I’m currently using a Daler-Rowney hake brush.  OK, but sheds hairs occasionally – may well upgrade to a more expensive synthetic brush.  Fotospeed Argyrotype sensitizer sometimes forms sediment; some filter paper in a separate shot glass may well come in handy; sometimes the paper coating is uneven, even with your best intentions (possibly an effect of using too much or too little Tween20, which is added to help with the absorption).  You may want to have some spare paper made up in case you simply have to scrap a sheet and start again.  You will also need the scalpel to remove any hairs or sediment that appears on the coating surface.

Step 4.
Dry the individual sheets of paper separately for at least 1hr- 1hr30 in a dark and dust-free place (I have made a slotted paper tray from cardboard, which I keep on a bookshelf covered with a black refuse sack to keep out light and dust.  Given the length of time that the printing process takes, I suggest printing four sheets in a session will be enough for an afternoon using sun as the exposure light source.

Step 5.

Summer full sun: from 4mins and up
Sun & clouds: 16mins and longer
Home UV unit also viable, but exposure times may be considerably longer, thus perhaps not particularly viable for a batch of sheets unless you have a whole weekend in winter to devote.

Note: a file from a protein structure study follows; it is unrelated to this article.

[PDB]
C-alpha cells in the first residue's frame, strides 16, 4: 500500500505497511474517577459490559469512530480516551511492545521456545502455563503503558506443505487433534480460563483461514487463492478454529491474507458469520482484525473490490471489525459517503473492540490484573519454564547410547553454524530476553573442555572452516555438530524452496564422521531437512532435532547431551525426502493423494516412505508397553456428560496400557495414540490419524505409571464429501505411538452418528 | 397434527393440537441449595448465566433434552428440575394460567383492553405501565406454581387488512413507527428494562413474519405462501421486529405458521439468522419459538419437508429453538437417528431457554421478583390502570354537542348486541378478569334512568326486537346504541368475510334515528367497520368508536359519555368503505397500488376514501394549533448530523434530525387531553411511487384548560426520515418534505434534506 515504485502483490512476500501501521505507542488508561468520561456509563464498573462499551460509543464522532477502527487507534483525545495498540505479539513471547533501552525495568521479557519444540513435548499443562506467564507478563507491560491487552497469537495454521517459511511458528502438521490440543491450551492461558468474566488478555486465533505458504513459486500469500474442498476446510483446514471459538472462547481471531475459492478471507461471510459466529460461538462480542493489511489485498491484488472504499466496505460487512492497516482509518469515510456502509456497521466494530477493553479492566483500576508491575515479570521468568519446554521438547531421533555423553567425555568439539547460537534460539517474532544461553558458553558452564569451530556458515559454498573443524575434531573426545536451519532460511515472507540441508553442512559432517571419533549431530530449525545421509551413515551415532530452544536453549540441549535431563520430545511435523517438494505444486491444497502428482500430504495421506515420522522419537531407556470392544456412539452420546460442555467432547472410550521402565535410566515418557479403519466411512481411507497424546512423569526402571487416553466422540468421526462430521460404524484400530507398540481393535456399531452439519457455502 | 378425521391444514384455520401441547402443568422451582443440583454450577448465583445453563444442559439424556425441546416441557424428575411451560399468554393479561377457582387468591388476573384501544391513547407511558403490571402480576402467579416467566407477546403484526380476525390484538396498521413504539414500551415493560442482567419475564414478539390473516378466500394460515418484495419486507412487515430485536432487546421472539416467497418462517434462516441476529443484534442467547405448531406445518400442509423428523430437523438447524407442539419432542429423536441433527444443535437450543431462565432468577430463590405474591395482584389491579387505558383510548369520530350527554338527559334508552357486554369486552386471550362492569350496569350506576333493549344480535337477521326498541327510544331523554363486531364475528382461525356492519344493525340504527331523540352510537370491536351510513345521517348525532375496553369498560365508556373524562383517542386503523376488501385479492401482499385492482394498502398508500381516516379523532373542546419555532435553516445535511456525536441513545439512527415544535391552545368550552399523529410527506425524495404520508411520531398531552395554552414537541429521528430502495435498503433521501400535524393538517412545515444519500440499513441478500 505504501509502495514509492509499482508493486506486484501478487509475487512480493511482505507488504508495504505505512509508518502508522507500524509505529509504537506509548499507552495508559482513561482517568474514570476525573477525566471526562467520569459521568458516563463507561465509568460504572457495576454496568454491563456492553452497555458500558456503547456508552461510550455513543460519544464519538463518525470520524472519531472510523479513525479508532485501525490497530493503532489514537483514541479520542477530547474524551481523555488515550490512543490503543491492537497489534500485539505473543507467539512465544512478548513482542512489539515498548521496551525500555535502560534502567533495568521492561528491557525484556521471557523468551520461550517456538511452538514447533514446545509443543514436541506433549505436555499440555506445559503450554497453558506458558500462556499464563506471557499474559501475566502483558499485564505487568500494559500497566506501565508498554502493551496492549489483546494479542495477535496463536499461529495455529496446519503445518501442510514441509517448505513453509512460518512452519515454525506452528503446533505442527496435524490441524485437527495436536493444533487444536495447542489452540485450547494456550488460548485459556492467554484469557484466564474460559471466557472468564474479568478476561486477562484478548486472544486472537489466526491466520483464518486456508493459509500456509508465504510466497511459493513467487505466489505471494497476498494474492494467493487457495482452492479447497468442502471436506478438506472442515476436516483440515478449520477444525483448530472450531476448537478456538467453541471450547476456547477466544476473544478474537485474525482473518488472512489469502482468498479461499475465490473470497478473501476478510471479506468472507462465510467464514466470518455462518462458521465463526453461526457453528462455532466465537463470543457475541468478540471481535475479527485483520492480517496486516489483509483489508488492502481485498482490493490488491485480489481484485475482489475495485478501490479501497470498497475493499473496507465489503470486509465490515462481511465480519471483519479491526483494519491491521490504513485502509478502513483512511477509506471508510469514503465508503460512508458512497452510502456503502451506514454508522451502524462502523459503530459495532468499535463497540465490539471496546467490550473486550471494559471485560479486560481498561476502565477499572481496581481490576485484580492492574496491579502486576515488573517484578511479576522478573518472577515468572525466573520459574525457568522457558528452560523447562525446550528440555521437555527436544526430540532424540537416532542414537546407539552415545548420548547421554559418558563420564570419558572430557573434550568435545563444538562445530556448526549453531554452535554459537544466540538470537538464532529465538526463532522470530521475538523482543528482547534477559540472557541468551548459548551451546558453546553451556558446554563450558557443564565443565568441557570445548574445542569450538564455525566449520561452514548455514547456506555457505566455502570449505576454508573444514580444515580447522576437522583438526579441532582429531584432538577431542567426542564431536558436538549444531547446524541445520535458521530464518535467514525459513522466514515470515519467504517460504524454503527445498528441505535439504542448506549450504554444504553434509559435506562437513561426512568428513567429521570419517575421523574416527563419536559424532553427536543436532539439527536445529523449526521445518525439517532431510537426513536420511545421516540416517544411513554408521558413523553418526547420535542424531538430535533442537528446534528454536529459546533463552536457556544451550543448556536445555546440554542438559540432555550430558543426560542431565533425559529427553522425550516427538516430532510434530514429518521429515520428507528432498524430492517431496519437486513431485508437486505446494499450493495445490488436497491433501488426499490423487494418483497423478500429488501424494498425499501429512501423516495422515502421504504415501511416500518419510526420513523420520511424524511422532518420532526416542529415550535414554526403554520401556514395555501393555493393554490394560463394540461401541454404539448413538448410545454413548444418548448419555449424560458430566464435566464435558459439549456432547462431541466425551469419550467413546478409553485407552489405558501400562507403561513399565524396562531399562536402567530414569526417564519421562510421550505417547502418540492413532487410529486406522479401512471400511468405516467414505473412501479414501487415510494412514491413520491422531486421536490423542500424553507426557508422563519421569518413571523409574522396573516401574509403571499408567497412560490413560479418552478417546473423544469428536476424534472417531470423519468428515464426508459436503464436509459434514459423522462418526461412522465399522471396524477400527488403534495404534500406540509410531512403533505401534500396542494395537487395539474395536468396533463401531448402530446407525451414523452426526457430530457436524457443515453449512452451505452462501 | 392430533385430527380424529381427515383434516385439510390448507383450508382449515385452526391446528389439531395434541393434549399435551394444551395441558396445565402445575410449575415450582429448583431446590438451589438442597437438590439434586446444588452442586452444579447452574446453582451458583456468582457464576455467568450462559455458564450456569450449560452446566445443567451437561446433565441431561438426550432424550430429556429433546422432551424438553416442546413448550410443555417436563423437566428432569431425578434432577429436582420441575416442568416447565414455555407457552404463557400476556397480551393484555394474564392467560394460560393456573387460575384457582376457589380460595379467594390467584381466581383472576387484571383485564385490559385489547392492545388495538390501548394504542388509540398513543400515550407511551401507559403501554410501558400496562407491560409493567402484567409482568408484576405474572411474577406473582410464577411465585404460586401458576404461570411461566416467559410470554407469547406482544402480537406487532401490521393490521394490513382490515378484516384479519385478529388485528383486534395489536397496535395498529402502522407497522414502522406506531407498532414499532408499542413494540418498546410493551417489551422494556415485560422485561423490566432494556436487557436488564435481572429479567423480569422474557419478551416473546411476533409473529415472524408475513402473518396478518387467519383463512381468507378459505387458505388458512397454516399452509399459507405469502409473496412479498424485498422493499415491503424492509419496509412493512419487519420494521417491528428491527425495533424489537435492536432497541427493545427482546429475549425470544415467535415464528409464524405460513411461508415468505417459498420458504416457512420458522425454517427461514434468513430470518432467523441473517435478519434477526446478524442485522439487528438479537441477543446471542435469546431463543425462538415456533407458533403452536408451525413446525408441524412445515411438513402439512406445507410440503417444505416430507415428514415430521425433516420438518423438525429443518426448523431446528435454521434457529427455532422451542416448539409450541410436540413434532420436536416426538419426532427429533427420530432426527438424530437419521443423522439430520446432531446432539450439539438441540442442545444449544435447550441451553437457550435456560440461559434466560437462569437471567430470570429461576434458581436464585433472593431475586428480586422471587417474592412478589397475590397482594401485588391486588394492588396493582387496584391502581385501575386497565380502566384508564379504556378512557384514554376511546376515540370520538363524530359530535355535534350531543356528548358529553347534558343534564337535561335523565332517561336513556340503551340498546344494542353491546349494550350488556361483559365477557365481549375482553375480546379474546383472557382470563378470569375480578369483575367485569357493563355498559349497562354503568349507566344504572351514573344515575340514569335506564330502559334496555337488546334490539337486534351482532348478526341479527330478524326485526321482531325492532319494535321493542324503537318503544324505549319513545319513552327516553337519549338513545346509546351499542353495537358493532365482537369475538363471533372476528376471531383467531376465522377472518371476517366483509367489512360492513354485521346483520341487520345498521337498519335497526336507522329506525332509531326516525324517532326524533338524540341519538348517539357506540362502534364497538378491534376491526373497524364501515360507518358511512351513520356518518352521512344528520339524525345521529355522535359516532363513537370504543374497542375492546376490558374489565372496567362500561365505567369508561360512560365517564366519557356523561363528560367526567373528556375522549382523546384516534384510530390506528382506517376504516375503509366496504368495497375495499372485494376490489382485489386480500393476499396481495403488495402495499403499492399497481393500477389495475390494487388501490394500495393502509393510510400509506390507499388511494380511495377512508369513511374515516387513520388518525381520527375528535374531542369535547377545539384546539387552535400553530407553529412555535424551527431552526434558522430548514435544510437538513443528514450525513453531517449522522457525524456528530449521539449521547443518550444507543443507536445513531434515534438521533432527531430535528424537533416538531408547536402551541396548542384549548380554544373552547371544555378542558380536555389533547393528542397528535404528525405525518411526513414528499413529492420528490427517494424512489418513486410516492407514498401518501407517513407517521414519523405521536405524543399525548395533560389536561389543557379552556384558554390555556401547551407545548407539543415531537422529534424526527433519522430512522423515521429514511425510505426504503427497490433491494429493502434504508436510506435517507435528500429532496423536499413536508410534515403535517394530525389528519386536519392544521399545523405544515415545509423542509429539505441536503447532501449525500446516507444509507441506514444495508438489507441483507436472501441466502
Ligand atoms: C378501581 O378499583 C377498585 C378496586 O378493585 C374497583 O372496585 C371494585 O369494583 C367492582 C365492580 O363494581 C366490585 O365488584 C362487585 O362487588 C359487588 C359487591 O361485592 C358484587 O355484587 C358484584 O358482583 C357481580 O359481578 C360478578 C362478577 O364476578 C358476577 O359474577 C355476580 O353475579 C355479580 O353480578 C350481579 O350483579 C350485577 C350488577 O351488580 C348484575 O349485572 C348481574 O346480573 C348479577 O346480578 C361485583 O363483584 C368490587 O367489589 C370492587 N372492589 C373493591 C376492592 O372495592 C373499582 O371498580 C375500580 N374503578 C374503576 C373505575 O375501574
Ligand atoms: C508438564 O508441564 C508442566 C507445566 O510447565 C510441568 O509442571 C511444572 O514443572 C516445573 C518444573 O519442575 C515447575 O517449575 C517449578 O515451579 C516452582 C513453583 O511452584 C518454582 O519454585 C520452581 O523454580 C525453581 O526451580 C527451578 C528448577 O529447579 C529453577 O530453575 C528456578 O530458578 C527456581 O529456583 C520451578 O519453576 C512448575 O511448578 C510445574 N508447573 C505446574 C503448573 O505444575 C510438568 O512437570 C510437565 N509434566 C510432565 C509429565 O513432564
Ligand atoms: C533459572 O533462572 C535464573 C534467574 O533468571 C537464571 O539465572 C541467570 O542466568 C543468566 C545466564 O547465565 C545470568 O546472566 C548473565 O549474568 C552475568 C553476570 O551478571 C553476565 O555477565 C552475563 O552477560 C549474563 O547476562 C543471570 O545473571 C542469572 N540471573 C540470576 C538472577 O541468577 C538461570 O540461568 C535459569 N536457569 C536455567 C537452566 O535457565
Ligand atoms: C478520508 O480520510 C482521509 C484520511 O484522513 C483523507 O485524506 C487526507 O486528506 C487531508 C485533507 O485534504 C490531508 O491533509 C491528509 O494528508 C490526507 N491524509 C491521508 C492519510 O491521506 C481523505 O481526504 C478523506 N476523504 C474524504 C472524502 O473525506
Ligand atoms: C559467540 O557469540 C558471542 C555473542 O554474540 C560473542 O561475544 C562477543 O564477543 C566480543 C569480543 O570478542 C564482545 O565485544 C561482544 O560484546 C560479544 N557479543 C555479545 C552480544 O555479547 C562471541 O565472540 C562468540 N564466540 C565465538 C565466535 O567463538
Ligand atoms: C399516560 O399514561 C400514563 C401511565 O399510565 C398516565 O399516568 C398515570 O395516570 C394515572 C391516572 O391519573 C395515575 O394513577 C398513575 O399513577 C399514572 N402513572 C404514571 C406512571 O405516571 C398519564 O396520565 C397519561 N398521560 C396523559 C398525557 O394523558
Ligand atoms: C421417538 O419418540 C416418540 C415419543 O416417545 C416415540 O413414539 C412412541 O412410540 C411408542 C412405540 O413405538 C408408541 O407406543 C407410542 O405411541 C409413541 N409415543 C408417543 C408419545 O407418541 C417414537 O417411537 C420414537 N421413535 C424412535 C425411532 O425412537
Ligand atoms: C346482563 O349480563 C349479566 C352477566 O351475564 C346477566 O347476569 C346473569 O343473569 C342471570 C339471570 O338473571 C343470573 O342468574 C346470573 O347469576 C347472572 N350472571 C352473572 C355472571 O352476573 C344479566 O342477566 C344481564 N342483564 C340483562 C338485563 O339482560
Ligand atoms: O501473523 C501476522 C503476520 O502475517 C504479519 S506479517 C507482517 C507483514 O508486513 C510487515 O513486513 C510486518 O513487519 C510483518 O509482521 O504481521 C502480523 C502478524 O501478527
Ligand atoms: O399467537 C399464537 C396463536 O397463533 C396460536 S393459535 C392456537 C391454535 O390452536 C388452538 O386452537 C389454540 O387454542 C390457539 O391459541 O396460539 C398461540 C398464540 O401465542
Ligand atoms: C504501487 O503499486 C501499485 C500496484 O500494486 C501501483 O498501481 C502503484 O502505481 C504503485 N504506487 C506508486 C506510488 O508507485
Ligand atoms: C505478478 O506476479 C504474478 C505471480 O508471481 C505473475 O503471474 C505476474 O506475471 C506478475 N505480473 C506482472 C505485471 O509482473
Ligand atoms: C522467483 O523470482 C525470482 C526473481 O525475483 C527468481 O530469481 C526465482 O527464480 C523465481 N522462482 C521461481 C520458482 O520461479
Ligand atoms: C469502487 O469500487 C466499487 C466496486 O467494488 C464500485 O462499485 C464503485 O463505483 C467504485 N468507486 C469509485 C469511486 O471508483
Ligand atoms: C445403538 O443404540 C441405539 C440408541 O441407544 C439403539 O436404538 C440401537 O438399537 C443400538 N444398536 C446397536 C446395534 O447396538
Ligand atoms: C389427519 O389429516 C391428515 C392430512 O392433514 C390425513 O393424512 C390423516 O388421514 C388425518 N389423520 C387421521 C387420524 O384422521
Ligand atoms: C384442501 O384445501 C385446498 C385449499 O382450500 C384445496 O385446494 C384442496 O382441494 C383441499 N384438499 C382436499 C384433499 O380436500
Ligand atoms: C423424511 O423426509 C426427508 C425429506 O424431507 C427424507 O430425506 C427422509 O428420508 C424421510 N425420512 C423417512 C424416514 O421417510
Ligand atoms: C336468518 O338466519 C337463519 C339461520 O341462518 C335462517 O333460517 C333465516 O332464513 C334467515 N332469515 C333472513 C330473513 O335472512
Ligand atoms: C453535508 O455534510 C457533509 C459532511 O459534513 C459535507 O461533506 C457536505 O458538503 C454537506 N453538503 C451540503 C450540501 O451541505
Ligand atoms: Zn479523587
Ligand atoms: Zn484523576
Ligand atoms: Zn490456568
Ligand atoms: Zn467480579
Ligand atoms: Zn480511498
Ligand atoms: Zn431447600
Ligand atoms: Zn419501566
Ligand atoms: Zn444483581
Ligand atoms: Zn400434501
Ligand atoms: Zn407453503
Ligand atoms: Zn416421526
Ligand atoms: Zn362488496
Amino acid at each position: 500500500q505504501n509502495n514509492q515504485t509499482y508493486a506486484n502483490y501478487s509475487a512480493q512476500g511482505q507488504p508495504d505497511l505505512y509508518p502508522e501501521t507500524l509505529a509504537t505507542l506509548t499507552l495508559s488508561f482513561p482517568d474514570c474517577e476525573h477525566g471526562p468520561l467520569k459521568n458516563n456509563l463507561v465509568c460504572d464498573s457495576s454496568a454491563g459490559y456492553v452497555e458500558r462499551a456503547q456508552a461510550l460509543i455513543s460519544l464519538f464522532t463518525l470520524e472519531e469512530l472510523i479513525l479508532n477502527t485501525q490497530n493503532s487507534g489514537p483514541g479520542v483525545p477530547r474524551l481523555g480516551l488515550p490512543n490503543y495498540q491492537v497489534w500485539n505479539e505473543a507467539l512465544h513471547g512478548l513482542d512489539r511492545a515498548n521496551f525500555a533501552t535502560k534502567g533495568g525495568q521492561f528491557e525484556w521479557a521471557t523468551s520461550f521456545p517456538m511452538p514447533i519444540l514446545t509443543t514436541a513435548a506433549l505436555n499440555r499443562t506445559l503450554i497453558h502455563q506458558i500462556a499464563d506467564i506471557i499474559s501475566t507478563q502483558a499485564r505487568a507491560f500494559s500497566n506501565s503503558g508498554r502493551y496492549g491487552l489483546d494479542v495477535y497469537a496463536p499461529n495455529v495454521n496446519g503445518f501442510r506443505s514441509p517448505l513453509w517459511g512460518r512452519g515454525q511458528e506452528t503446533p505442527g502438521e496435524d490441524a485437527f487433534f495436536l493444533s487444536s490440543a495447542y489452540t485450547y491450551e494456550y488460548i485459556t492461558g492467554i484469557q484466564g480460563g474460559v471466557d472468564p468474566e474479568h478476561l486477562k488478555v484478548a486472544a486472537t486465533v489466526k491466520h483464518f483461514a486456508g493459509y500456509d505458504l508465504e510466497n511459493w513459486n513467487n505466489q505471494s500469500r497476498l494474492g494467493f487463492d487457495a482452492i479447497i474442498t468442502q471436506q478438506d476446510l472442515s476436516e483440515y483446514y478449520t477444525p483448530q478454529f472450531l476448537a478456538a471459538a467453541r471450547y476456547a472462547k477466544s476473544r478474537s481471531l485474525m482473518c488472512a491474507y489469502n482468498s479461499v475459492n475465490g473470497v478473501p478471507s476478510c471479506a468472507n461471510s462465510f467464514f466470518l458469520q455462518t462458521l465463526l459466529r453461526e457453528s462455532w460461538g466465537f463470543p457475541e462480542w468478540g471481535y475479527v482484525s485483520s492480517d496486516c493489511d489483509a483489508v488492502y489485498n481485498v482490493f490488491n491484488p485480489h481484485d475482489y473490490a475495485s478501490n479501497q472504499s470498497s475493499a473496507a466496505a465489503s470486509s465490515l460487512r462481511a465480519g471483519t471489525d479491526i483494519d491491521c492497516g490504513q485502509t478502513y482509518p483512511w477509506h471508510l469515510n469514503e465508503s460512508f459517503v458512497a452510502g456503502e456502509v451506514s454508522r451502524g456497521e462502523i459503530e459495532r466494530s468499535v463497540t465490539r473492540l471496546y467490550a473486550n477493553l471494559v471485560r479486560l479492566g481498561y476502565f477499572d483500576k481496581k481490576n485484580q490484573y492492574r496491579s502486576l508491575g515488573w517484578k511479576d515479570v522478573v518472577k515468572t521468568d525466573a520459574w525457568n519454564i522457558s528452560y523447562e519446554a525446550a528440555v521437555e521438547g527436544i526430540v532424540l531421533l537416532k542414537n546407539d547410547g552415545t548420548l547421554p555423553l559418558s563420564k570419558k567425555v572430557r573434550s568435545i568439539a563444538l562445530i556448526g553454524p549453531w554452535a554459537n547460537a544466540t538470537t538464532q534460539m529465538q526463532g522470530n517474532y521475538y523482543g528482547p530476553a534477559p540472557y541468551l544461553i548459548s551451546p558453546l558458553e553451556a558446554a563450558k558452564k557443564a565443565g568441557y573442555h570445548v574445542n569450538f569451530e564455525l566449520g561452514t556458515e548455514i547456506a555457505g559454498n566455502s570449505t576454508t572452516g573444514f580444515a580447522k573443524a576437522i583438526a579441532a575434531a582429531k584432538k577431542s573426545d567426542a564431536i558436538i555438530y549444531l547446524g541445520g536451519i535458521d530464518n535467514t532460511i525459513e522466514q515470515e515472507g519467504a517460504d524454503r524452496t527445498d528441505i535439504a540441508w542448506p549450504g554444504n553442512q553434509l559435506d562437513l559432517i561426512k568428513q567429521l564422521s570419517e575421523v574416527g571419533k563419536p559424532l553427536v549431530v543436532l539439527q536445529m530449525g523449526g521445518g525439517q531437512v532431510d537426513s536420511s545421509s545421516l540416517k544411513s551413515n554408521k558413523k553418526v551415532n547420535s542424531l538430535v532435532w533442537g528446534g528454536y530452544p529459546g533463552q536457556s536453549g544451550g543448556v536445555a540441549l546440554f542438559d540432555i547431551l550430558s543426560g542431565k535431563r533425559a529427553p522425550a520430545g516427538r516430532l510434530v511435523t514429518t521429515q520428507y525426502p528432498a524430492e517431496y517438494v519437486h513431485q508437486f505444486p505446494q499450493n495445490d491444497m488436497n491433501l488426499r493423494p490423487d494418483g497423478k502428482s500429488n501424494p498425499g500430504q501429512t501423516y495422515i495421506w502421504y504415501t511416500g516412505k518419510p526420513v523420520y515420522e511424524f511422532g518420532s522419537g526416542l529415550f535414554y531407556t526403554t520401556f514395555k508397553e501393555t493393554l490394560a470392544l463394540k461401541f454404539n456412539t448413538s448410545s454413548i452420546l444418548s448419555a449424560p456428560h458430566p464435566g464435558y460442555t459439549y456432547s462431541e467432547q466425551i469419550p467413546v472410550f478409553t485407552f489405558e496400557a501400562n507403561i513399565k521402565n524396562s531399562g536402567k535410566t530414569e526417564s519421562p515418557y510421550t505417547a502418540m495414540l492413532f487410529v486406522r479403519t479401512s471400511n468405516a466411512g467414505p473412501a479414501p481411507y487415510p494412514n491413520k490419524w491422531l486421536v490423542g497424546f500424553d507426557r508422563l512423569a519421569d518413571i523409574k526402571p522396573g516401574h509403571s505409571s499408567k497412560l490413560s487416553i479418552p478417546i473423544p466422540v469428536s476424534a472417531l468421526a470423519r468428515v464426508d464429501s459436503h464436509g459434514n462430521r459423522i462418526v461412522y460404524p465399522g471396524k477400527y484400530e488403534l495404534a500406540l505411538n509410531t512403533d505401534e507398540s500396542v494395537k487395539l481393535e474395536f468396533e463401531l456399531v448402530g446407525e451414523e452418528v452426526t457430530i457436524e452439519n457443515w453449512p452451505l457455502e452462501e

Basically, figure out a good time for a full exposure.  You want to look for  bronze solarisation around the uncovered edges of the sensitized area, but NB also to check for exposure in the print (something that is easy to forget to do).  If in doubt, esp. with delicate exposures and tricky negatives, keep checking exposure and effect on highlight areas  by periodically opening back of printing frame.  This process has substantial dry-down, so the print after exposure needs to feel light and airy.
Step 6.

Wash 1:  2mins30 in 1.5litres distilled water/rain water with squeeze lemon juice
Wash 2: 2mins30 in 1.5litres distilled water/rain water 
These wash steps are pretty critical.  If this goes wrong, or you have an overdeveloped/overexposed negative, the image can simply wash away: very sad!!  Water definitely needs not to be tap water here.
Fix: 3mins hypo (4 and a bit teaspoons of crystals in 1.5l tap water)
Final wash: I float the sheets for 30mins each side in 3 litres of tap water.
The pair of images below shows the change from the first wash through to the end of the fixing.
Hang to dry for a few hours.  I use a home clothes dryer, and, rather than clothes pegs, women’s coat hangers which often have broader and softer grips (to avoid peg indentation marks even on a flattened print).

Dry flat under boards/tissue paper/books for at least 48 hours.  Again, be aware of dry-down: prints darken by at least 1 stop over the course of the next week.

Possible further step (yet to try this, though I can vouch that prints hanging for a year in a lit room without direct sunlight have shown no signs of degradation so far)
Tone for permanence (do a test on an old print first):
Soak print in water for 10mins
Selenium toner 1:20 (or weaker: check specific toner instructions), for permanence only, two minutes or longer.
Agitate in a water tray for 30 seconds, then soak 30mins each side in water as before.
Back to Top